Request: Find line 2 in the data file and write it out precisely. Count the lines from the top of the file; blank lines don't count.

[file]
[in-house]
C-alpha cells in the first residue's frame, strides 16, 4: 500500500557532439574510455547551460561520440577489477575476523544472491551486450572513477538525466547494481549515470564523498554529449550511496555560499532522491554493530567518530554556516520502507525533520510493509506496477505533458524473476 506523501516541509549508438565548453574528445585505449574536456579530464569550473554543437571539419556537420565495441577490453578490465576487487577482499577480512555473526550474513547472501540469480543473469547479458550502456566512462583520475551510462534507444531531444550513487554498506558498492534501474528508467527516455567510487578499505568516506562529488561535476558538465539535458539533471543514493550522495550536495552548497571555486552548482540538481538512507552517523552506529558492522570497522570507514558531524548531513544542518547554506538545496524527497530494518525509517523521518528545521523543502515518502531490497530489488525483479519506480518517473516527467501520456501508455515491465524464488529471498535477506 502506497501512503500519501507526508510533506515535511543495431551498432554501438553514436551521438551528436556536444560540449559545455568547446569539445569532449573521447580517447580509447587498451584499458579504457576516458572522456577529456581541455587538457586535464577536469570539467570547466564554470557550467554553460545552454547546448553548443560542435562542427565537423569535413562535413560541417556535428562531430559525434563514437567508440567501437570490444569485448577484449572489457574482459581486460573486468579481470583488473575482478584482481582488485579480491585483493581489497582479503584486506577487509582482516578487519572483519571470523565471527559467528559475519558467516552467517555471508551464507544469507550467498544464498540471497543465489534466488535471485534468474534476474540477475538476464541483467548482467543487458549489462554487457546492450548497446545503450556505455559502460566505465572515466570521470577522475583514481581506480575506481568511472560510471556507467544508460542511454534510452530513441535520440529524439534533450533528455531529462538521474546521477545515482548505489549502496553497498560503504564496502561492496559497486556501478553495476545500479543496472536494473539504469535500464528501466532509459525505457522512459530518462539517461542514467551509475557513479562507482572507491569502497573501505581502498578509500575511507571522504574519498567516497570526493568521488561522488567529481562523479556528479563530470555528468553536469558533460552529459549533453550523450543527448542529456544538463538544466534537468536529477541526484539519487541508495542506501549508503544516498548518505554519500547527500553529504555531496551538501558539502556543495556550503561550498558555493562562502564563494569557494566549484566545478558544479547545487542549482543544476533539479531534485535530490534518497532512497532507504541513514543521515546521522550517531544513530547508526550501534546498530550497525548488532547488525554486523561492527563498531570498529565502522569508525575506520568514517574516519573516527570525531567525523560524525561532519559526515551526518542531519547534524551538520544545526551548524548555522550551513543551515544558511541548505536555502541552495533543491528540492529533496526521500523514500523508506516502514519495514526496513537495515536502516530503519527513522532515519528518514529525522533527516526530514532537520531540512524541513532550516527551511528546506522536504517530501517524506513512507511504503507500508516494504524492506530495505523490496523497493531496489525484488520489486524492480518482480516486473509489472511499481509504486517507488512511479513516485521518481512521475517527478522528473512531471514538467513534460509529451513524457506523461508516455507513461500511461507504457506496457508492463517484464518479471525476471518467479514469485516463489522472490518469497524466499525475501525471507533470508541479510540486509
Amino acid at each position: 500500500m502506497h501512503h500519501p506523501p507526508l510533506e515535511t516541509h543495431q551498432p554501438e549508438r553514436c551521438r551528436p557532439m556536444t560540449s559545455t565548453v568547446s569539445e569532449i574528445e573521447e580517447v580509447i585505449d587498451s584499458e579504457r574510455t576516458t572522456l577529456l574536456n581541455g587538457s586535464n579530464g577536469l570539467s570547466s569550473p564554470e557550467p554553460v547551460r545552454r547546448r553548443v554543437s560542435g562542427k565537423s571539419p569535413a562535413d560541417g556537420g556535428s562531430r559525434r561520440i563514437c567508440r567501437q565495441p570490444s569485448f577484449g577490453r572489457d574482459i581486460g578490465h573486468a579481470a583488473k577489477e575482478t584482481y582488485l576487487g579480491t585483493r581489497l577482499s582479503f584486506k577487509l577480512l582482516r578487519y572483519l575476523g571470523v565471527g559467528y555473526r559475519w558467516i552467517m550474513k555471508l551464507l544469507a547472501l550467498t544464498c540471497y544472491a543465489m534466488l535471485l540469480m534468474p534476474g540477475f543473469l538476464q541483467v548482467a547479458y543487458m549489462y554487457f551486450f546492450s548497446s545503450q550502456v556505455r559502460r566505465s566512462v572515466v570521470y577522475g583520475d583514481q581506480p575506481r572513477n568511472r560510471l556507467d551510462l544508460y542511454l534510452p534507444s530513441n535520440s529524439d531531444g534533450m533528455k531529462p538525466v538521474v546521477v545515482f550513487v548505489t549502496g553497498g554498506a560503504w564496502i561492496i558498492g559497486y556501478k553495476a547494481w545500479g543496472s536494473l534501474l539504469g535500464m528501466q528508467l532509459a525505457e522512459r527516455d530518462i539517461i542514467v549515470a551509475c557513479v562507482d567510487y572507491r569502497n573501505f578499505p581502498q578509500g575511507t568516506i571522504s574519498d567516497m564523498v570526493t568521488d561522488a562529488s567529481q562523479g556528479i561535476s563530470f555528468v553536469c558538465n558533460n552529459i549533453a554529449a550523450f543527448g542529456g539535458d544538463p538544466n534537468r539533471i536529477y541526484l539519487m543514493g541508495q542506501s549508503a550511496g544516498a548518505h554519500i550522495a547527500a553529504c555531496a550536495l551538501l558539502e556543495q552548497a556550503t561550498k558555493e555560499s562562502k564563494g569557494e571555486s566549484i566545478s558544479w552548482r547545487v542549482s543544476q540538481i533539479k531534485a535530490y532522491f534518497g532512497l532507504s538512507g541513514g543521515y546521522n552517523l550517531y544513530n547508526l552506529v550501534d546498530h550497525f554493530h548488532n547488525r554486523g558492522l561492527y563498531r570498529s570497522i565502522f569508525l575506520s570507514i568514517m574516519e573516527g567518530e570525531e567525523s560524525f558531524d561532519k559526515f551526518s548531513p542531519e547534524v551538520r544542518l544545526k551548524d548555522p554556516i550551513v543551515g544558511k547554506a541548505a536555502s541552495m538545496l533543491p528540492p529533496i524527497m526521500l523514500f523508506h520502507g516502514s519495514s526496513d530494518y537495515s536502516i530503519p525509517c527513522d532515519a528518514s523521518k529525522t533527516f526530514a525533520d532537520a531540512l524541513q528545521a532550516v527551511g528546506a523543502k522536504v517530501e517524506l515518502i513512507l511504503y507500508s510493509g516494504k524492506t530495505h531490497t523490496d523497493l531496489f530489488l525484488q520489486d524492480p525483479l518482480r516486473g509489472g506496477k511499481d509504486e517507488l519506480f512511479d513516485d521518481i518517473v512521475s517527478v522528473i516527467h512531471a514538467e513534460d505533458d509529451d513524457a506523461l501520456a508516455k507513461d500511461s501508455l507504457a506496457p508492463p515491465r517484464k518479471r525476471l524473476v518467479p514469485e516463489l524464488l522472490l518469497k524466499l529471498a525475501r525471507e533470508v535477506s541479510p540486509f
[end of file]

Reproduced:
C-alpha cells in the first residue's frame, strides 16, 4: 500500500557532439574510455547551460561520440577489477575476523544472491551486450572513477538525466547494481549515470564523498554529449550511496555560499532522491554493530567518530554556516520502507525533520510493509506496477505533458524473476 506523501516541509549508438565548453574528445585505449574536456579530464569550473554543437571539419556537420565495441577490453578490465576487487577482499577480512555473526550474513547472501540469480543473469547479458550502456566512462583520475551510462534507444531531444550513487554498506558498492534501474528508467527516455567510487578499505568516506562529488561535476558538465539535458539533471543514493550522495550536495552548497571555486552548482540538481538512507552517523552506529558492522570497522570507514558531524548531513544542518547554506538545496524527497530494518525509517523521518528545521523543502515518502531490497530489488525483479519506480518517473516527467501520456501508455515491465524464488529471498535477506 502506497501512503500519501507526508510533506515535511543495431551498432554501438553514436551521438551528436556536444560540449559545455568547446569539445569532449573521447580517447580509447587498451584499458579504457576516458572522456577529456581541455587538457586535464577536469570539467570547466564554470557550467554553460545552454547546448553548443560542435562542427565537423569535413562535413560541417556535428562531430559525434563514437567508440567501437570490444569485448577484449572489457574482459581486460573486468579481470583488473575482478584482481582488485579480491585483493581489497582479503584486506577487509582482516578487519572483519571470523565471527559467528559475519558467516552467517555471508551464507544469507550467498544464498540471497543465489534466488535471485534468474534476474540477475538476464541483467548482467543487458549489462554487457546492450548497446545503450556505455559502460566505465572515466570521470577522475583514481581506480575506481568511472560510471556507467544508460542511454534510452530513441535520440529524439534533450533528455531529462538521474546521477545515482548505489549502496553497498560503504564496502561492496559497486556501478553495476545500479543496472536494473539504469535500464528501466532509459525505457522512459530518462539517461542514467551509475557513479562507482572507491569502497573501505581502498578509500575511507571522504574519498567516497570526493568521488561522488567529481562523479556528479563530470555528468553536469558533460552529459549533453550523450543527448542529456544538463538544466534537468536529477541526484539519487541508495542506501549508503544516498548518505554519500547527500553529504555531496551538501558539502556543495556550503561550498558555493562562502564563494569557494566549484566545478558544479547545487542549482543544476533539479531534485535530490534518497532512497532507504541513514543521515546521522550517531544513530547508526550501534546498530550497525548488532547488525554486523561492527563498531570498529565502522569508525575506520568514517574516519573516527570525531567525523560524525561532519559526515551526518542531519547534524551538520544545526551548524548555522550551513543551515544558511541548505536555502541552495533543491528540492529533496526521500523514500523508506516502514519495514526496513537495515536502516530503519527513522532515519528518514529525522533527516526530514532537520531540512524541513532550516527551511528546506522536504517530501517524506513512507511504503507500508516494504524492506530495505523490496523497493531496489525484488520489486524492480518482480516486473509489472511499481509504486517507488512511479513516485521518481512521475517527478522528473512531471514538467513534460509529451513524457506523461508516455507513461500511461507504457506496457508492463517484464518479471525476471518467479514469485516463489522472490518469497524466499525475501525471507533470508541479510540486509